Please. NBC. Please put David Gregory and Meet the Press out of our misery. Pretty please? Would it help if I released a wholly unverified video claiming that Hamas was firing rockets towards Israel out of 30 Rock?
Last Thursday, as we noted at the time, Israel had reportedly bombed a U.N. shelter at a U.N. school compound, "designated as a haven for the displaced", according to AP. The attack on the shelter in northern Gaza was said to have killed at least 15 and injured scores more, many of them children. Israel had claimed, at the time, that they had sent a warning the night before so, presumably, it's all cool and totally the Red Cross' or Hamas' or the children's own fault for having been killed or injured in Israel's mortar attack. Had they only re-located to a safer place --- like, say, a U.N. shelter?! --- none of it would have happened.
Israel claimed at the time that the school compound in question had been used by Hamas as a base for firing rockets at Israel.
On Sunday, Israel released a grainy video purporting to show rockets being fired from the compound. Minutes after they had posted it to YouTube --- and just after his interview with Israeli Prime Minister Benjamin Netanyahu --- David Gregory of NBC's Meet the Press confronted U.N. Relief & Works Agency spokesperson Chris Gunness about the video --- which the U.N. spokesman could not see from his satellite location in Tel Aviv.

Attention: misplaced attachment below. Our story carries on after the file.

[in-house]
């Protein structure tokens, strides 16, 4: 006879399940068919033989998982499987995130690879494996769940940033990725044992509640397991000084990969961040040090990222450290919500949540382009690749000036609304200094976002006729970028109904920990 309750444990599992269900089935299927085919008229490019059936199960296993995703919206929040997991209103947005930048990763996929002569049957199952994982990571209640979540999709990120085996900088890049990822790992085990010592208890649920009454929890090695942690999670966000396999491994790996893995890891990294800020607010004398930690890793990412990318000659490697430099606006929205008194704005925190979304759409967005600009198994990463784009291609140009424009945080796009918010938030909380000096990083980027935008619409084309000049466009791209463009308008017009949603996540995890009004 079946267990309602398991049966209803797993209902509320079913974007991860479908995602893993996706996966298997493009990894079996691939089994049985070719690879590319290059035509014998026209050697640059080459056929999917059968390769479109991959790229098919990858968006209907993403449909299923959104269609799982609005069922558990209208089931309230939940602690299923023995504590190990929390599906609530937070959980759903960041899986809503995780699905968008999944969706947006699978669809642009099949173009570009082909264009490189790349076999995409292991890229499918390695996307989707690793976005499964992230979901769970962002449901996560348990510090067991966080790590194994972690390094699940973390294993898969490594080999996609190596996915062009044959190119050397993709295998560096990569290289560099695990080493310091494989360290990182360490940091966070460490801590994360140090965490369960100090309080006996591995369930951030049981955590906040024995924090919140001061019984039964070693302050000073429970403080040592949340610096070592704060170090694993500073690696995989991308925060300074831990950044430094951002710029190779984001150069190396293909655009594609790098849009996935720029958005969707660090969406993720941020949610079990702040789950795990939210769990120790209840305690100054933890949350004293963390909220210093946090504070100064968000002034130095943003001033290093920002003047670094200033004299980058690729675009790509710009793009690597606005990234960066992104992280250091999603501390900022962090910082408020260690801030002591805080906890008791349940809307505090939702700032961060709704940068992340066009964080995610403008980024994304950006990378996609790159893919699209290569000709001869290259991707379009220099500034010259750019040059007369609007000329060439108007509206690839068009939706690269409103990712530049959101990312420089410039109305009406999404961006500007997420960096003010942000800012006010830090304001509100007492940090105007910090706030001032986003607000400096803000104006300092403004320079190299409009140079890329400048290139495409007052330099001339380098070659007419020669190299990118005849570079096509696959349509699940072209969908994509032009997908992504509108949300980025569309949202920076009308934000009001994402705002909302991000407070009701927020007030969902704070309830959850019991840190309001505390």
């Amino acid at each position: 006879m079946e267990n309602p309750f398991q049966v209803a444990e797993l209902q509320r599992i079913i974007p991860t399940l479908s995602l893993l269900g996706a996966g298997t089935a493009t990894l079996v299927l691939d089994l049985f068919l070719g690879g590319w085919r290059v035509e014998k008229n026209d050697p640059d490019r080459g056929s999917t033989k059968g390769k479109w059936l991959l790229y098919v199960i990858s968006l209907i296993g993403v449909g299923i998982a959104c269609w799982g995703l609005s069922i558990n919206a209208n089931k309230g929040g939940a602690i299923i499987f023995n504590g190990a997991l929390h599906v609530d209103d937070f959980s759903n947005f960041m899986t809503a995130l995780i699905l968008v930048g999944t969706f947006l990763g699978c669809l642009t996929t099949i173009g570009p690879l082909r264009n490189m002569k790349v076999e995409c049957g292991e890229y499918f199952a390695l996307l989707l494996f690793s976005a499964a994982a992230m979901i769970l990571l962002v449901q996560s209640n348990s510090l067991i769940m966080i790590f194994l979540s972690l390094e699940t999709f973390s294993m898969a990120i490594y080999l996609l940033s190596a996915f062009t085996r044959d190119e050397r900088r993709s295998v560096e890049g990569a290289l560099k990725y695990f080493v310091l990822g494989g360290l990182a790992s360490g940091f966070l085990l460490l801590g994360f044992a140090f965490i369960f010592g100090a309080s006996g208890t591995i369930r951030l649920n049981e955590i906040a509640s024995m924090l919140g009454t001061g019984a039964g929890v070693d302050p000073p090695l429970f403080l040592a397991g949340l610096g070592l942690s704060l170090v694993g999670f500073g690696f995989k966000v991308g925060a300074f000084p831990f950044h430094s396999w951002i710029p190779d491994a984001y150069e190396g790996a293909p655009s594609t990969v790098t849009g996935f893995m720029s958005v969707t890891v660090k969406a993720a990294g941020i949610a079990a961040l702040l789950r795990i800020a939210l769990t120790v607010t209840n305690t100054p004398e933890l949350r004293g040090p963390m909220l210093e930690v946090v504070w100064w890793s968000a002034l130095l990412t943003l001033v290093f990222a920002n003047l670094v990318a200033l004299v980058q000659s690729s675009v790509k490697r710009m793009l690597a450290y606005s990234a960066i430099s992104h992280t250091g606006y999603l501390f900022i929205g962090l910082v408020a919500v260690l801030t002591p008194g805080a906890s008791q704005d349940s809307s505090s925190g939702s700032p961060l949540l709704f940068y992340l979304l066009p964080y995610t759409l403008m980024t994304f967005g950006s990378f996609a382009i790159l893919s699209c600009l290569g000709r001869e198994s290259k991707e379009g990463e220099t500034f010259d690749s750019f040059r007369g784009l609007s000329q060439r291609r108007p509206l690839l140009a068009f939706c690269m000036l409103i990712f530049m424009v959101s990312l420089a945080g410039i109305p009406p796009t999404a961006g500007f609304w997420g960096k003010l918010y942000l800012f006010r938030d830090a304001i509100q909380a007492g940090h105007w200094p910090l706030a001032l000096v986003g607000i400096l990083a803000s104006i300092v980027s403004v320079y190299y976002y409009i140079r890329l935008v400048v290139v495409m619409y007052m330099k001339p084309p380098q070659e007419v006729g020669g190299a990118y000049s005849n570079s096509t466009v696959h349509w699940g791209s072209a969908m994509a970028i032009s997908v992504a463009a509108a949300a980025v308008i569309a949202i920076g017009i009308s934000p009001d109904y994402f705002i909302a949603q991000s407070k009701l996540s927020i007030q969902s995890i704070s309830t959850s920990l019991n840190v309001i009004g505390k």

"The Israeli government has released videotape within the past hour, it was posted on YouTube, NBC News hasn't independently verified," Gregory explained to Gunness. "The Israelis say --- and I realize that you cannot see this video, our audience can, and I'm going to describe it to you --- that purports to show rockets being fired from a UN school."
"Is this accurate?" Gregory asked. "Could this be happening without the UN's knowledge, that would only bolster the Prime Minister's point that, in fact, Hamas is using civilians, using the United Nations even in a kind of propaganda war?"...